Current and future management of pediatric venous thromboembolism
ABSTRACT Venous thromboembolism (VTE) is an increasingly common complication encountered in tertiary care pediatric settings. The purpose of this review is to summarize the epidemiology, current and emerging pharmacotherapeutic options, and management of this disease. Over 70% of VTE occur in children with chronic diseases. Although they are seen in children of all ages, adolescents are at greatest risk. Pediatric VTE is associated with an increased risk of in-hospital mortality; recurrent VTE and post-thrombotic syndrome are commonly seen in survivors. In recent years, anticoagulation with low molecular weight heparin has emerged as the mainstay of therapy, but compliance is limited by its onerous subcutaneous administration route. New anticoagulants either already approved for use in adults or in the pipeline offer the possibility of improved dose stability and oral routes of administration. Current recommended anticoagulation course durations are derived from very limited case series and cohort data, or extrapolations from adult literature. However, the pathophysiologic underpinnings of pediatric VTE are dissimilar from those seen in adults and are often variable within groups of pediatric patients. Clinical studies and trials in pediatric VTE are underway which will hopefully improve the quality of evidence from which therapeutic guidelines are derived.
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ABSTRACT: Background Chronic renal diseases (CRD) are associated with approximately 5 % of pediatric venous thromboembolism (VTE) cases, but the epidemiology of VTE in CRD is ill-defined. Methods Children (Demographics, healthcare utilization, mortality, and co-morbid conditions were assessed. Results A total of 22,877 children with predefined CRD ICD-9-CM codes were identified between April 1, 2003 and June 30, 2012, among whom 0.55 % had VTE. Our analysis revealed that in-hospital mortality was more likely in children with VTE than in those without VTE (11.9 vs. 0.9 %, respectively; p p p Conclusions Venous thromboembolism is rare in children with CRD, but it is associated with higher mortality and healthcare utilization when present. Among the children with CRD enrolled in our study, the likelihood of VTE was increased among those with co-morbid, non-renal chronic conditions.Pediatric Nephrology 12/2014; DOI:10.1007/s00467-014-3008-z · 2.88 Impact Factor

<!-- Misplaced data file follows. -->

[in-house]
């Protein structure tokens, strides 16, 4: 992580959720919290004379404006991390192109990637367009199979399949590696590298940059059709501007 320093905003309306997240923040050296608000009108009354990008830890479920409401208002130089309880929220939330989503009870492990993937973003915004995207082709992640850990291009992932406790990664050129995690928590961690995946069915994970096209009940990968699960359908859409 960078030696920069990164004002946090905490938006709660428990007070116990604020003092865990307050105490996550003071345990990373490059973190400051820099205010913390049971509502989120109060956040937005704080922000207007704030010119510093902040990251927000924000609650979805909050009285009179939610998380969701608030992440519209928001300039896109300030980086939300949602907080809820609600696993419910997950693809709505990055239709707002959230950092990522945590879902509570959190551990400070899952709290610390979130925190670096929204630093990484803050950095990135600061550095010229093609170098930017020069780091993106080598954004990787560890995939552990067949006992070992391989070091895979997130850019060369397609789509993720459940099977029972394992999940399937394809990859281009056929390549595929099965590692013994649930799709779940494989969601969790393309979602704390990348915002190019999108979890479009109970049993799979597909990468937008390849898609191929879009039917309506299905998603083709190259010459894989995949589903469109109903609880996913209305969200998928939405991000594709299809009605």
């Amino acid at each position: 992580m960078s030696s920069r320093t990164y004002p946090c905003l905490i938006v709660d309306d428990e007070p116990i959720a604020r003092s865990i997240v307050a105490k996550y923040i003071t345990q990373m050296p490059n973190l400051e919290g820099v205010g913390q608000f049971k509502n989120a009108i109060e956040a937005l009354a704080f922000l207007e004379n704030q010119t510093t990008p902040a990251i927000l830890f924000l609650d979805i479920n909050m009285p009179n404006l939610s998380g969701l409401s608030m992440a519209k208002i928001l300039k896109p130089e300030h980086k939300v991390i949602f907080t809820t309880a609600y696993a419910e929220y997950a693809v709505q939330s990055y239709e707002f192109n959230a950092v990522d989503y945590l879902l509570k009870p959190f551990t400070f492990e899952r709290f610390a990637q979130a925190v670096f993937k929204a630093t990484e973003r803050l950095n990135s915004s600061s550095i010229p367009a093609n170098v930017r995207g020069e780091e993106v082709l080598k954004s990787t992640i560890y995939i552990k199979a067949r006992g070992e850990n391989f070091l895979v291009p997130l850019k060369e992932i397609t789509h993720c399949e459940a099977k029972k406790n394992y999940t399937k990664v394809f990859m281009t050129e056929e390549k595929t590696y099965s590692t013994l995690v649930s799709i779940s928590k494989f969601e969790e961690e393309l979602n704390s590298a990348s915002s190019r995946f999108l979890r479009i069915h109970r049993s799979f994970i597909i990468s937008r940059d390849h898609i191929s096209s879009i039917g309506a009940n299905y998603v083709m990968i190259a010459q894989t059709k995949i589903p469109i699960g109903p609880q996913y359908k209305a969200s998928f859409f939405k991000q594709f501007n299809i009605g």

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ABSTRACT: Background Pediatric venous thromboembolism (VTE) is an increasingly common, difficult to diagnose problem. Clinical probability tools (CPT) for adults estimate VTE likelihood, but are not available for children. We hypothesized that a pediatric-specific CPT is feasible.Methods Radiology reports were utilized to identify children imaged for suspected VTE. Relevant signs, symptoms, and co-morbidity variables, identified from published literature, were extracted from corresponding medical records. Variables associated with pediatric VTE were incorporated into a multivariate logistic regression to create a pilot CPT which was confirmed on a separate cohort.Results389 subjects meeting inclusion criteria were identified: 91 with VTE and 298 without. Univariate analysis revealed male gender (OR 2.96; p<0.001), asymmetric extremity (OR 1.76; p=0.033), central venous catheter utilization and/or dysfunction (OR 2.51; p<0.001), and cancer (OR 2.35; p=0.014) as VTE predictive variables. Documentation of an alternate diagnosis was inversely related to VTE (OR 0.42; p=0.004). Receiver operating characteristic analysis of the derived CPT demonstrated reasonable ability to discriminate VTE probability in the training cohort (AUC 0.73; p<0.001) and moderate discrimination in a separate validation cohort of 149 children (AUC 0.64; p=0.011).ConclusionA pediatric-specific VTE CPT is feasible, would facilitate early diagnosis, and could lead to improved outcomes.Pediatric Research (2014); doi:10.1038/pr.2014.198.Pediatric Research 12/2014; 77(3). DOI:10.1038/pr.2014.198 · 2.84 Impact Factor
Pediatric Blood & Cancer 11/2014; 61(11). DOI:10.1002/pbc.25145 · 2.56 Impact Factor